Madcap rom-com on Fil-Canadian nurses tickles playgoers
TORONTO — A comedy about two very different Filipino nurses who immigrate to Saskatchewan but are constantly mistaken for one another is making the rounds of theaters in Canada.
Inspired by real life events experienced by playwright Marie Beath Badian’s mother, “Prairie Nurse” opens on August 24 at Thousand Islands Playhouse in Gananoque, just outside of Toronto.
This is a co-production with Factory Theatre in Toronto, where the show ran from April to May this year.
After Gananoque, “Prairie Nurse” is also scheduled to be staged by Prairie Theatre Exchange in Winnipeg, Manitoba in October.
“My mom, Concepcion, immigrated to rural Saskatchewan from rural Philippines in 1967 and worked as a nurse in a small community hospital. She stayed two years before moving to Toronto,” says Badian.
Badian visited Saskatchewan with her mother in 2007. She wanted to get in touch with people who knew her mother, and prior to the trip, she sent letters to several community newspapers asking if anyone remembered working with a Filipino nurse at Arborfield Memorial Hospital in late 1960s.
To Badian’s surprise, many of the people who knew her mother still live and work in the area. The first thing they would ask though, was “Where’s the other one?”
That’s when Badian discovered that her mother had a Filipino coworker during her stay in Saskatchewan.
The scenario sparked the idea for the fictional story of “Prairie Nurse,” where no one can tell two immigrant nurses apart, as they both grapple with homesickness and unfamiliar customs, including the hospital’s lab technician who falls in love with one of them but accidentally courts both.
“I was tickled by the idea of what it must have been like back then when no one could tell them apart, when everybody thought they were like two-peas-in-a-pod but in truth had nothing in common other than nursing and the Philippines.”
The play just completed a July to August staging at Station Arts Centre in Rosthern, Saskatchewan—only an hour away by car from Arborfield, where Badian’s mother was stationed.
“That production was very special. Throughout its run, I learned the audience often had friends and family of the real-life people who the characters are based on,” she says.
“The response has been incredibly moving, and it is an honor to learn that the story not only resonated with them on a nostalgic level but also on a very present level with the growing population of Filipinos who continue to immigrate to Saskatchewan.”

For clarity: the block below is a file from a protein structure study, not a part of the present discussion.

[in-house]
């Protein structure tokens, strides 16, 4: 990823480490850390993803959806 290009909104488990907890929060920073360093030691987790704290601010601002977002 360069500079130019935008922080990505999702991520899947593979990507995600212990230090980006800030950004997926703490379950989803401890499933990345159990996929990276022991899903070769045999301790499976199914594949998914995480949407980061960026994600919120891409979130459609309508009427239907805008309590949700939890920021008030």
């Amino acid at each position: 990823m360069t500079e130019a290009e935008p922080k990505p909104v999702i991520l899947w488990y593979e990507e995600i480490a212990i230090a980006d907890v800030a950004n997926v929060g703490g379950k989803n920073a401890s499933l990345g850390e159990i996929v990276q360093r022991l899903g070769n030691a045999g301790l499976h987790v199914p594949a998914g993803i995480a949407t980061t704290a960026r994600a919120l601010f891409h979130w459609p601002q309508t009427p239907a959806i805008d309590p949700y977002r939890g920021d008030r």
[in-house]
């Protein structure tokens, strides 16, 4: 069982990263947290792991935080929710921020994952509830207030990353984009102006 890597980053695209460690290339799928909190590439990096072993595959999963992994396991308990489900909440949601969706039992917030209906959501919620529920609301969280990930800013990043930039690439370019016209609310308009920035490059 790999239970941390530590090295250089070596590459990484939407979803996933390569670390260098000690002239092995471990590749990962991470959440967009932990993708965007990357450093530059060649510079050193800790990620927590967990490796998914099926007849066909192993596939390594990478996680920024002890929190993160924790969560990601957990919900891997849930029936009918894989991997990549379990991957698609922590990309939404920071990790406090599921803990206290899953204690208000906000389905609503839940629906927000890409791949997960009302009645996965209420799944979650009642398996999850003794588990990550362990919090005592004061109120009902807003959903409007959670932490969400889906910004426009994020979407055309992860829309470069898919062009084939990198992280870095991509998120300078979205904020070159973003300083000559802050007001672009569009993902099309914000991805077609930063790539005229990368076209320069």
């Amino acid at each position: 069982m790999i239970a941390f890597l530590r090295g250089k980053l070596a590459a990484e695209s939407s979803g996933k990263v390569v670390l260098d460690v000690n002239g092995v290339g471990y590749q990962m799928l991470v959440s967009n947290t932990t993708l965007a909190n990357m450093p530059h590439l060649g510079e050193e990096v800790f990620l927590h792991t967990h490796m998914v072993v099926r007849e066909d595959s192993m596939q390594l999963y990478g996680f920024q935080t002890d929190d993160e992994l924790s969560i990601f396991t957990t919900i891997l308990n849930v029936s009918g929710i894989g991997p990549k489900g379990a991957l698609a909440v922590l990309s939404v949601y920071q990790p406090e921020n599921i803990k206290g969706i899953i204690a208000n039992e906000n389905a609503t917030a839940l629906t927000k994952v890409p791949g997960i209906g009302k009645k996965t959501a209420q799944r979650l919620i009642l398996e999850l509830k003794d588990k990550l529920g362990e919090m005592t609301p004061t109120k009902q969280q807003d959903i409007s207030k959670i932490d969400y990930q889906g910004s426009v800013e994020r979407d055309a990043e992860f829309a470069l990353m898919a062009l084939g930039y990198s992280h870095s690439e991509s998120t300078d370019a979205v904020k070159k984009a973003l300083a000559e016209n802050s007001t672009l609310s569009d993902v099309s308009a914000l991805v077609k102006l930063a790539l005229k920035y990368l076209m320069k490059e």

Filipino Canadian actors
A Toronto-native, Badian is also a director, performer and arts educator in addition to being a playwright.
Her other plays include “The Making of St. Jerome,” “Mind Over Matter,” and “Novena.”
She has been playwright-in-residence for fu-GEN Asian Canadian Theatre Company, a member of the Hot House Creators Unit at Cahoots Theatre Company, part of the Tarragon Playwrights Unit, and a participant in the Soulpepper Playwrights Circle.
She is the artistic director of Smoothieland Performance Projects, a youth theater company she founded last year. “We just completed our pilot middle-school project and hope to launch a high school project next year.”
The production opening at Thousand Islands Playhouse will feature Toronto-based Filipino Canadian actors Belinda Corpuz as Purificacion/Puring and Isabel Kanaan as Indepencia/Penny.
Both played the same roles in the Toronto Theatre staging earlier this year. Direction by Sue Miner, costume design by Anna Treusch, set design by Jung-Hye Kim and lighting design by Jareth Li.
Four in one year
The play received its world premiere in 2013 at the Blyth Festival and was published last year by Scirocco Drama.
“The Blyth Festival is a legacy theater festival in Canada. It has produced over 130 new Canadian plays in its short 44 years. Their mandate is to promote the stories of rural Canada,” explains Badian.
Factory Theatre’s artistic director, Filipino Canadian Nina Lee Aquino, saw the show that year and she shared the script with Thousand Islands Playhouse artistic director Ashlie Corcoran.
“Together, they programmed ‘Prairie Nurse’ as a coproduction for their respective companies for this year—2018.”
“Here in Canada, often the larger theaters plan their seasons two to four years in advance in response to the multi-year funding cycles of the various municipal, provincial and federal arts funding bodies.”
The separate productions at Station Arts Centre and Prairie Theatre Exchange—which brings the total number of productions this year to four—proved “delightful and surprising” for the playwright.
“It has been overwhelming. I’m honestly still processing it all. It is a privilege to have ‘Prairie Nurse’ staged across the country in succession.”
“Prairie Nurse” runs Aug. 24-Sept. 15 at Thousand Islands Playhouse, 185 South St., Gananoque, Ontario. Visit 1000IslandPlayhouse.com.
Oct. 4-21 at Prairie Theatre Exchange, Portage Place, 393 Portage Ave., Winnipeg, Manitoba. Visit Pte.mb.ca.